There’s also a larger reason why Moments… is worth Prince fans’ attention; quite simply, Marylou puts a human face on a business relationship that still gets short shrift in certain parts of the community. In a time when conspiracy theories about W.B. knocking off Prince for his masters remain depressingly common, Badeaux’s clear affection and appreciation for the man and his art should remind us that there were people on both sides of the Warner conflict: people who may or may not have had Prince’s best interests at heart, but people nevertheless. And Marylou, to her credit, does seem to have had Prince’s best interests at heart–even if, like many of her peers, she found those interests increasingly difficult to comprehend. In the end, Badeaux experienced Prince’s death in much the same way as we did; and if Moments… is what it took for her to reckon with that loss, then we’re all lucky to be able to share in her journey.

(Update: The hardcover version of Moments… Remembering Prince is now available on Amazon! You can support d / m / s / r by purchasing it–or anything else–using my affiliate link!)

Do It All Night

Do It All Night

(Featured Image: The mass seduction begins; Prince at Cobo Hall, Detroit, December 1980. Photo by Leni Sinclair.)

As we’ve noted before, when Prince began recording in the spring of 1980, he had no specific project in mind. “The previous albums were done in California, where they have better studios,” he told Andy Schwartz of New York Rocker. “I’d never wanted to do an album in Minneapolis” (Schwartz 1981). But after less than a month of work, he’d decided that his new “demos” were good enough to release as his next proper album. “I was so adamant about it, once I got to the label, that there was no way they could even say ‘we won’t put this out,’” he told the Los Angeles Herald Examiner. “I believed in it too much by that time” (Wilen 1981).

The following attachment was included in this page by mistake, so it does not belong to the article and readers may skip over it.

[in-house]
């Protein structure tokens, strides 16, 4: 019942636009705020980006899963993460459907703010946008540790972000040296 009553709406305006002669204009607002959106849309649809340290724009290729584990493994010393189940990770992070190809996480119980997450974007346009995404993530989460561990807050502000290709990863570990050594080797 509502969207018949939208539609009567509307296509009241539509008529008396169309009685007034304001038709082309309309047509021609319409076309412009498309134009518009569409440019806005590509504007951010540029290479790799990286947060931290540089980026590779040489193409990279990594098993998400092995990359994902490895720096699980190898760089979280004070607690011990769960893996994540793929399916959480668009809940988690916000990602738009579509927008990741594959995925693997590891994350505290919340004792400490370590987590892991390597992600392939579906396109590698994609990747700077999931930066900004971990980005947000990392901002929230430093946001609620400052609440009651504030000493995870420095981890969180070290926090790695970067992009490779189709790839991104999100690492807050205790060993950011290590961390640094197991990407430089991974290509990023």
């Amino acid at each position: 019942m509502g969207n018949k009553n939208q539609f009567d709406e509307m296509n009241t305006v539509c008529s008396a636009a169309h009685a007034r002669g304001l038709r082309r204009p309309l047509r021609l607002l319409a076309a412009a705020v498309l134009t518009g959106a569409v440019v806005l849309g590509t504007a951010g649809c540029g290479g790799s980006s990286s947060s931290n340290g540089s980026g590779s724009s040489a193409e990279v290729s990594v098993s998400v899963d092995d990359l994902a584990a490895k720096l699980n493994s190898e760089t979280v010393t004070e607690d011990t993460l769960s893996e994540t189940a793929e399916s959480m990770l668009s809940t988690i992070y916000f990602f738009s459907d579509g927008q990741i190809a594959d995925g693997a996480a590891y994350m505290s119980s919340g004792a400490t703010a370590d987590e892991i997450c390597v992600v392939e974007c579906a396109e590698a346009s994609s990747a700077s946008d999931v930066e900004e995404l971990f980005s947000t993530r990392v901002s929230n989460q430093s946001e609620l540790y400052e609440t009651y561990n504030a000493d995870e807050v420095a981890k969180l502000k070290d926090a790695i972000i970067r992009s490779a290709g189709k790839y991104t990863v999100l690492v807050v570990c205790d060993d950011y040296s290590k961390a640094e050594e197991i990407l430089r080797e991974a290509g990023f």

Prince’s resolute belief in the album that would become Dirty Mind played like a repeat of the bold position he took during the making of For You. But without an Owen Husney in his corner, this time even his management needed to be convinced. Prince brought his home recordings to Los Angeles to play for Cavallo, Ruffalo, and Fargnoli. As he recalled to Schwartz, “They said, ‘The sound of it is fine. The songs we ain’t so sure about. We can’t get this on the radio. It’s not like your last album at all.’ And I’m going, ‘But it’s like me. More so than the last album, much more so than the first one’” (Schwartz 1981). The managers “thought that I’d gone off the deep end and had lost my mind,” Prince told Chris Salewicz of New Musical ExpressIt was only after some “long talks” with the artist that they finally relented (Salewicz 1981)–with the caveat that he have the tapes remixed at a professional studio.

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Hard to Get

Hard to Get